If you meet the applicable conditions, you have the right to authorisation for planned care in the EU under the UK EU Trade and Cooperation Agreement. 

If you are protected by the Withdrawal Agreement and satisfy the applicable conditions, you will have the right to authorization for planned care in the EU, Norway, Iceland, Lichtenstein, or Switzerland. 

You have the right to be treated equally in the delivery of NHS services, regardless of your gender, ethnicity, disability, age, sexual orientation, faith, belief, gender reassignment, pregnancy and maternity, or marital or civil partnership status. 

If this is not feasible, you have the right to access such NHS-commissioned services under maximum waiting times, or the NHS must take all appropriate steps to provide you with a choice of suitable alternative providers if this is not possible. The waiting times are detailed in the NHS Constitution Handbook. 

You have the right to receive professional treatment from sufficiently trained and competent personnel in a duly licensed or registered facility that meets necessary safety and quality standards.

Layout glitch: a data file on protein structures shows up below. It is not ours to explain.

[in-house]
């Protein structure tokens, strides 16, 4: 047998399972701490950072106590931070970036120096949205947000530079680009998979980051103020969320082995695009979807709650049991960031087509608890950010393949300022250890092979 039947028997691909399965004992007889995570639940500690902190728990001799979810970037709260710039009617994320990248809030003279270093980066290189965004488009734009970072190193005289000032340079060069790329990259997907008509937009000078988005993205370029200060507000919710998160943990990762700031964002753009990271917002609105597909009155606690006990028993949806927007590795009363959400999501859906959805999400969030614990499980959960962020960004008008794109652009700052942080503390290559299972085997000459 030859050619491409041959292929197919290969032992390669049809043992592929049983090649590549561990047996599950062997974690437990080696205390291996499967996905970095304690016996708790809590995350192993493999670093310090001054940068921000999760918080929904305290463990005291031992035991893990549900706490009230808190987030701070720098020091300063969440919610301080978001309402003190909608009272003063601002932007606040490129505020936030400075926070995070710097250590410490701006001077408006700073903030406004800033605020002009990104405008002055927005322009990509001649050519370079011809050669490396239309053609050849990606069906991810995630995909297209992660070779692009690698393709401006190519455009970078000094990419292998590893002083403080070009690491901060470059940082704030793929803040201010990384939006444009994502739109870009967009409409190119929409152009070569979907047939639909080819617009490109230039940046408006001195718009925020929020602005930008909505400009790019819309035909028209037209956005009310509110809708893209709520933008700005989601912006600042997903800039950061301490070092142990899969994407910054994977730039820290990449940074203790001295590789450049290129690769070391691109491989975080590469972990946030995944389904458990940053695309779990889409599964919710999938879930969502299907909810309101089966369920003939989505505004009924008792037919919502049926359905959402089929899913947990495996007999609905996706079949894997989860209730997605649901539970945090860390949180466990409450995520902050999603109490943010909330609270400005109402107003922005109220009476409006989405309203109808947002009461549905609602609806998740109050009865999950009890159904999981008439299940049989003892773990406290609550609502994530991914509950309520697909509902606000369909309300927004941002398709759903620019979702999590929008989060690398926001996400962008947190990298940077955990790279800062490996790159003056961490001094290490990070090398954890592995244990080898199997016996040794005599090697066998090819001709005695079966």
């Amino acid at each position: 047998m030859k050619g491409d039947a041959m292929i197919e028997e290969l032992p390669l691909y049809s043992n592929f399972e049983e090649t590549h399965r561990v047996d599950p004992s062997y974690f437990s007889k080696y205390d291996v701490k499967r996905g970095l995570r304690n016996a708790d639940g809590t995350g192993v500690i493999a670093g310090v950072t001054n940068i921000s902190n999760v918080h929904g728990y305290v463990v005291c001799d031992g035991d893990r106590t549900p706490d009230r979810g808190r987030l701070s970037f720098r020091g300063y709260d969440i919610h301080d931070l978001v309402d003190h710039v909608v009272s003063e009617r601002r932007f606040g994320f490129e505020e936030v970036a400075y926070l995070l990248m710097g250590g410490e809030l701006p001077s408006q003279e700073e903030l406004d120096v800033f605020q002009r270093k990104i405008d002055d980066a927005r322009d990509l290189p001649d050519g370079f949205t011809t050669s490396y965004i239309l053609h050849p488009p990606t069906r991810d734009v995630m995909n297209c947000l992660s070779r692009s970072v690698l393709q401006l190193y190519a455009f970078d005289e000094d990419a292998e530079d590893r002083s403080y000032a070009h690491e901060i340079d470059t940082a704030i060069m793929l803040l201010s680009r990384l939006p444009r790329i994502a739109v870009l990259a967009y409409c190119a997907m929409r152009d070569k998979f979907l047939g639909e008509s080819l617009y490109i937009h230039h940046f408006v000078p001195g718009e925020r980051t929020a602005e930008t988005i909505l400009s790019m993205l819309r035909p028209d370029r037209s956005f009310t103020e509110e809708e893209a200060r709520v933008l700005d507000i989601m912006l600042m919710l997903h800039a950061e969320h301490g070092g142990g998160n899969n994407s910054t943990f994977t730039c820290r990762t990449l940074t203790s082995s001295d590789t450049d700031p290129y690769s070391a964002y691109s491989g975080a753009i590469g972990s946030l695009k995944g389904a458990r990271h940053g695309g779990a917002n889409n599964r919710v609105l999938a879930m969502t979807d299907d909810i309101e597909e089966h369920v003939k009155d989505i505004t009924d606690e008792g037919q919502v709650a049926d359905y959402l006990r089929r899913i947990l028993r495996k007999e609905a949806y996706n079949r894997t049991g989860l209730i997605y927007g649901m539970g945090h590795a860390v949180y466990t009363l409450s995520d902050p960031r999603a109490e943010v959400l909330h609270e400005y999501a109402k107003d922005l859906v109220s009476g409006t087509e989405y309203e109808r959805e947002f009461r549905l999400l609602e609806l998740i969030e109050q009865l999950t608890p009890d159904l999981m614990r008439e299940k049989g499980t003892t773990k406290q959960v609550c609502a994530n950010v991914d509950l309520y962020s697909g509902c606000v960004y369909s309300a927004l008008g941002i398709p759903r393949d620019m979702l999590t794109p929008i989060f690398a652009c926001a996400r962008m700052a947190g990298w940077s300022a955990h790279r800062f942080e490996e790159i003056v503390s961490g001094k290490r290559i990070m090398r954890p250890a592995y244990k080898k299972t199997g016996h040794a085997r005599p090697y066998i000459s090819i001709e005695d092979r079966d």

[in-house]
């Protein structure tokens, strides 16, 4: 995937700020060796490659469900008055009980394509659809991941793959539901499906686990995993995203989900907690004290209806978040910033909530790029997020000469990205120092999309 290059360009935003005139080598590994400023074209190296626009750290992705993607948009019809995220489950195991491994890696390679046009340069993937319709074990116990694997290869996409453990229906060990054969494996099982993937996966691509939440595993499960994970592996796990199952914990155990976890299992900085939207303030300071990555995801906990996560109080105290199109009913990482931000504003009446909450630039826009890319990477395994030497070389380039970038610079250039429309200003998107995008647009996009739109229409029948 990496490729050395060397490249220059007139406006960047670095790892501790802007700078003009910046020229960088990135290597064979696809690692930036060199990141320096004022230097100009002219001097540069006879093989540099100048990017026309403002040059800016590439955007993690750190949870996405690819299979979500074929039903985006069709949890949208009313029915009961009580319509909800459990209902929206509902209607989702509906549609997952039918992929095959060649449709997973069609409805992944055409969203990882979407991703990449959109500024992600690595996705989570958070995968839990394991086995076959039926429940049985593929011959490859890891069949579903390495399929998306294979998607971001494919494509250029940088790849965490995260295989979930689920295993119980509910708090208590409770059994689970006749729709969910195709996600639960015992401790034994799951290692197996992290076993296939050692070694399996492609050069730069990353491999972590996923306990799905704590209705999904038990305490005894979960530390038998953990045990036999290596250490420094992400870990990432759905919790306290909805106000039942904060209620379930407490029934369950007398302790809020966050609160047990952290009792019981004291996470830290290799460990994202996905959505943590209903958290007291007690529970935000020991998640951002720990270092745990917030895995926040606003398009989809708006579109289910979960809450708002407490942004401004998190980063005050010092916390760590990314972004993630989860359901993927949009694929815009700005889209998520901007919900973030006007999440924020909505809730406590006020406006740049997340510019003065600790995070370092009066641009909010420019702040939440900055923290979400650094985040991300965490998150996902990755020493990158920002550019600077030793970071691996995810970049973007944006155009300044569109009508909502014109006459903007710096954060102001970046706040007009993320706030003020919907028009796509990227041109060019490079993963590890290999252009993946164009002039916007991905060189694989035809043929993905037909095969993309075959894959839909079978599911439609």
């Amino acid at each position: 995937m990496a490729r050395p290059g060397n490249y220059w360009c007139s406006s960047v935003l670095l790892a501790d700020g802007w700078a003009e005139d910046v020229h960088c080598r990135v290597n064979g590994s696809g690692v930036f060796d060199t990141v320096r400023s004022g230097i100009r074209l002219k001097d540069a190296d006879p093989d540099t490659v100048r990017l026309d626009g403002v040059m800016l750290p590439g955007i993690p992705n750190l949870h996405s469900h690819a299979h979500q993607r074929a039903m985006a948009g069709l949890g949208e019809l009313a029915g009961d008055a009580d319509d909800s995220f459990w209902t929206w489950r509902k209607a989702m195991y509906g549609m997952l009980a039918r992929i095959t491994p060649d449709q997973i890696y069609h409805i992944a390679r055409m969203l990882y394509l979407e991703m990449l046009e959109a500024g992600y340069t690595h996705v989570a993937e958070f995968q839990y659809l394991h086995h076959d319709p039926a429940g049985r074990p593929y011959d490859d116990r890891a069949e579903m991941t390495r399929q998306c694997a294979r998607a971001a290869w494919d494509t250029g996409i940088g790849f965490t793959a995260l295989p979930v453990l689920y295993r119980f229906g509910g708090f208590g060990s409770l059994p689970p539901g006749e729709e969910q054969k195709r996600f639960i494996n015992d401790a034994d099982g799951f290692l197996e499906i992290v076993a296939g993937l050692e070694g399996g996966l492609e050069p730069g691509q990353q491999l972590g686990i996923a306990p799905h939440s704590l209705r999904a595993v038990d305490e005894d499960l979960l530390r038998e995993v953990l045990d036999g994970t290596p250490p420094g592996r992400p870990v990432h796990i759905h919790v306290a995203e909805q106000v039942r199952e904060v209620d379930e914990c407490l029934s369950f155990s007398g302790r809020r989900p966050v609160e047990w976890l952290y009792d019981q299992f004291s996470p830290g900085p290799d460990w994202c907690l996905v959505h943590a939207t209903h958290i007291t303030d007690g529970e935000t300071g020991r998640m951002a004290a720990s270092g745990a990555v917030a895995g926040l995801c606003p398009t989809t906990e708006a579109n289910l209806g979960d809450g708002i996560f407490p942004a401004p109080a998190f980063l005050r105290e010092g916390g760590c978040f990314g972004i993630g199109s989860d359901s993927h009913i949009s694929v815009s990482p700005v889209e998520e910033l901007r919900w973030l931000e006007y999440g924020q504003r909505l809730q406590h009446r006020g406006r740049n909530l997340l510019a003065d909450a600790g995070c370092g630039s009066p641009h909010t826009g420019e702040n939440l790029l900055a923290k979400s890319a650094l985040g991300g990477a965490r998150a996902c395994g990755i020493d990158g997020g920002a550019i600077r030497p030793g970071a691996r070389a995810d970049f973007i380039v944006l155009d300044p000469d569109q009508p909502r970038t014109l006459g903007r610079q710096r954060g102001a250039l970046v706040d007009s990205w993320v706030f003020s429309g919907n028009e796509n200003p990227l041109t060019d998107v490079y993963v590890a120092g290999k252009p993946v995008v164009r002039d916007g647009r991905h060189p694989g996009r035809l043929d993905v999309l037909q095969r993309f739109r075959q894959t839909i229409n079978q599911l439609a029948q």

You have the right to be cared for in an atmosphere that is clean, healthy, comfortable, and appropriate. 

To maintain good health and nutrition, you have the right to appropriate and safe food and hydration. 

You have the right to expect NHS agencies to track and enhance the quality of healthcare they commission or provide on a continuous basis. This includes enhancements to service protection, efficiency, and user experience. 

Confidentiality, respect, and consent 

In accordance with your human rights, you have the right to be treated with dignity and respect. 

You have the right to be free of violence and neglect, as well as degrading care and treatment.